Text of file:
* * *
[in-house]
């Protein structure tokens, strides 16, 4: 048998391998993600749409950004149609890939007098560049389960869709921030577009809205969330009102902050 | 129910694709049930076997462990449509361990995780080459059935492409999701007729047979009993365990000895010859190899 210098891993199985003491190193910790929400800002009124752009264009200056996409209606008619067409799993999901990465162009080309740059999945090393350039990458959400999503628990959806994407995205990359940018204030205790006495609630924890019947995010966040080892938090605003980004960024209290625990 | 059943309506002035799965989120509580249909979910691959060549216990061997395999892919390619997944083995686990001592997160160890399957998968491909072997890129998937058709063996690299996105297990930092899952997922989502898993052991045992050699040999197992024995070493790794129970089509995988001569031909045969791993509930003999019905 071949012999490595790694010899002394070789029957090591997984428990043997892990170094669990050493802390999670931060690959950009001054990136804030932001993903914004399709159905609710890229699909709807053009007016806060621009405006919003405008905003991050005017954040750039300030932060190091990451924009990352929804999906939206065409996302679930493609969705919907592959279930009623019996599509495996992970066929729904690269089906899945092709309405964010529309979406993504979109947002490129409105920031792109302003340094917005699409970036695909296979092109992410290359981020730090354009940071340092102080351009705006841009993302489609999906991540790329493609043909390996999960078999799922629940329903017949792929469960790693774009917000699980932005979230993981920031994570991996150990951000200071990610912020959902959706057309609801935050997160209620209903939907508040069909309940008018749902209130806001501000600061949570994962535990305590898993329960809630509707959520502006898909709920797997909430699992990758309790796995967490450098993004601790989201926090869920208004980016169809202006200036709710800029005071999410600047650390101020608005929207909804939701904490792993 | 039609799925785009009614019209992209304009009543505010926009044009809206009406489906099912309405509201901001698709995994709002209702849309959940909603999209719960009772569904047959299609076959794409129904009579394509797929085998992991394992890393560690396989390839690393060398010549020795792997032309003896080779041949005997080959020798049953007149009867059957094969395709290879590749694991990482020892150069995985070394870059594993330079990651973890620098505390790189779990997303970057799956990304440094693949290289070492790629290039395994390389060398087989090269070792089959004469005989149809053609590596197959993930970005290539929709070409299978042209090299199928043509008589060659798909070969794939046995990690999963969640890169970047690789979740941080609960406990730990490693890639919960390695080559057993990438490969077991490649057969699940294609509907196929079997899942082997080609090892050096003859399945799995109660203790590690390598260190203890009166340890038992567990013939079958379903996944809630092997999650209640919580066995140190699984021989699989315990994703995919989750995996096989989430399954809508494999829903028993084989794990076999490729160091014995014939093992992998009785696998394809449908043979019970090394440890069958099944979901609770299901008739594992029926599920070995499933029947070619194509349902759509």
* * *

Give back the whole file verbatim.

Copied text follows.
[in-house]
């Protein structure tokens, strides 16, 4: 048998391998993600749409950004149609890939007098560049389960869709921030577009809205969330009102902050 | 129910694709049930076997462990449509361990995780080459059935492409999701007729047979009993365990000895010859190899 210098891993199985003491190193910790929400800002009124752009264009200056996409209606008619067409799993999901990465162009080309740059999945090393350039990458959400999503628990959806994407995205990359940018204030205790006495609630924890019947995010966040080892938090605003980004960024209290625990 | 059943309506002035799965989120509580249909979910691959060549216990061997395999892919390619997944083995686990001592997160160890399957998968491909072997890129998937058709063996690299996105297990930092899952997922989502898993052991045992050699040999197992024995070493790794129970089509995988001569031909045969791993509930003999019905 071949012999490595790694010899002394070789029957090591997984428990043997892990170094669990050493802390999670931060690959950009001054990136804030932001993903914004399709159905609710890229699909709807053009007016806060621009405006919003405008905003991050005017954040750039300030932060190091990451924009990352929804999906939206065409996302679930493609969705919907592959279930009623019996599509495996992970066929729904690269089906899945092709309405964010529309979406993504979109947002490129409105920031792109302003340094917005699409970036695909296979092109992410290359981020730090354009940071340092102080351009705006841009993302489609999906991540790329493609043909390996999960078999799922629940329903017949792929469960790693774009917000699980932005979230993981920031994570991996150990951000200071990610912020959902959706057309609801935050997160209620209903939907508040069909309940008018749902209130806001501000600061949570994962535990305590898993329960809630509707959520502006898909709920797997909430699992990758309790796995967490450098993004601790989201926090869920208004980016169809202006200036709710800029005071999410600047650390101020608005929207909804939701904490792993 | 039609799925785009009614019209992209304009009543505010926009044009809206009406489906099912309405509201901001698709995994709002209702849309959940909603999209719960009772569904047959299609076959794409129904009579394509797929085998992991394992890393560690396989390839690393060398010549020795792997032309003896080779041949005997080959020798049953007149009867059957094969395709290879590749694991990482020892150069995985070394870059594993330079990651973890620098505390790189779990997303970057799956990304440094693949290289070492790629290039395994390389060398087989090269070792089959004469005989149809053609590596197959993930970005290539929709070409299978042209090299199928043509008589060659798909070969794939046995990690999963969640890169970047690789979740941080609960406990730990490693890639919960390695080559057993990438490969077991490649057969699940294609509907196929079997899942082997080609090892050096003859399945799995109660203790590690390598260190203890009166340890038992567990013939079958379903996944809630092997999650209640919580066995140190699984021989699989315990994703995919989750995996096989989430399954809508494999829903028993084989794990076999490729160091014995014939093992992998009785696998394809449908043979019970090394440890069958099944979901609770299901008739594992029926599920070995499933029947070619194509349902759509």